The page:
AccidentsFortunately there have been no major pollution incidents or losses of life in Antarctica as a result of tourism, though there was a very close call in November 2007 with the holing and subsequent sinking by an iceberg of the M/V Explorer in the Bransfield Strait
Fortunately for the passengers and crew of the Explorer the collision occurred in calm conditions, so everyone was able to get off the ship safely and into lifeboats. It was doubly fortunate as having done so, they found that some of the boats were inadequate in that they were open and not large enough for all on board to sit down and 3 out of 4 of the powered boats engines didn't work.
The passengers and crew spent about 4 hours in the lifeboats before being rescued by other cruise ships in the area, about 15 hours after this the ship sank in around 1,500m (4,920 feet) of water. This despite the ship having an experienced captain and crew and having a double-reinforced hull to withstand submerged ice.
The ship sank carrying approximately 178m3 of diesel, 24m3 of lube oil and 1,200 L of gasoline. A surface oil slick 1.5km long and covering 2.5km2 was reported by the Chilean Navy a few days afterwards which grew to about 5km2 though this represents only a few cubic meters of oil. Further slicks were seen in the days following implying there was a slow leak from one or more tanks.
While the lower temperatures in the Antarctic mean that spills may persist longer than in warmer climates, it seems that the generally rougher seas help to disperse spills more quickly. The Explorer was well away from the nearest land, so the slick was dispersed before it came ashore.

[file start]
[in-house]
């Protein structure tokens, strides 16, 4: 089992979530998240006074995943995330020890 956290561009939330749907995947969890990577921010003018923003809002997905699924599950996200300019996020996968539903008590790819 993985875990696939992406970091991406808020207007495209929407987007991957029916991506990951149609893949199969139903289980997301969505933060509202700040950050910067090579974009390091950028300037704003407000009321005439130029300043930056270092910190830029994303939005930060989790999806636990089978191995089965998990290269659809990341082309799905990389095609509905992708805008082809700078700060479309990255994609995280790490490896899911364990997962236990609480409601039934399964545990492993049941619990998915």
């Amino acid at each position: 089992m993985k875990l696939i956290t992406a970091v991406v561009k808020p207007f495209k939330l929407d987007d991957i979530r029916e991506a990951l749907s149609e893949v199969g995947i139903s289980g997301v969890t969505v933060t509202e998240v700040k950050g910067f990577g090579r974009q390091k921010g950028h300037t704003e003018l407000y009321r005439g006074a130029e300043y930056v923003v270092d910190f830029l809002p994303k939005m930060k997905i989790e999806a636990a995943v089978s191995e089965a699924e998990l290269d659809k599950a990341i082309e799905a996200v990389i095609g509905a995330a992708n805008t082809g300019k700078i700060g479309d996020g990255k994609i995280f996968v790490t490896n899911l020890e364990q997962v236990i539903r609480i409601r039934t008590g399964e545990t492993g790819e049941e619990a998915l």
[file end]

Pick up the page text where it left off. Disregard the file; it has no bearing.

The factors of a relatively small ship, calm weather and sinking in deep water well away from land meant that this shipwreck was no-where near as damaging as it might have been for the people involved and also for the environment - these factors however were as much to do with luck as was the ship hitting an iceberg that holed her in the first place.
News summary | Full investigation report - 97 pages, 5.8Mb
How many people go to Antarctica as tourists and where do they come from?
Antarctica Tourist Numbers
2010 - 2011
|Country of Origin||Numbers||Percentage|
Antarctica Tourist Activities 2010 - 2011
|Small Boat Landing||154,618||28.7|
|Small Boat Cruising||66,840||12.4|
|Remote Underwater Vehicle||2,341||0.4|
Tourist Data from IAATO
Guardian newspaper article. Explorers or boys messing about? Either way, taxpayer gets rescue bill January 28 2003. Their last expedition ended in farce when the Russians threatened to send in military planes to intercept them as they tried to cross into Siberia via the icebound Bering Strait -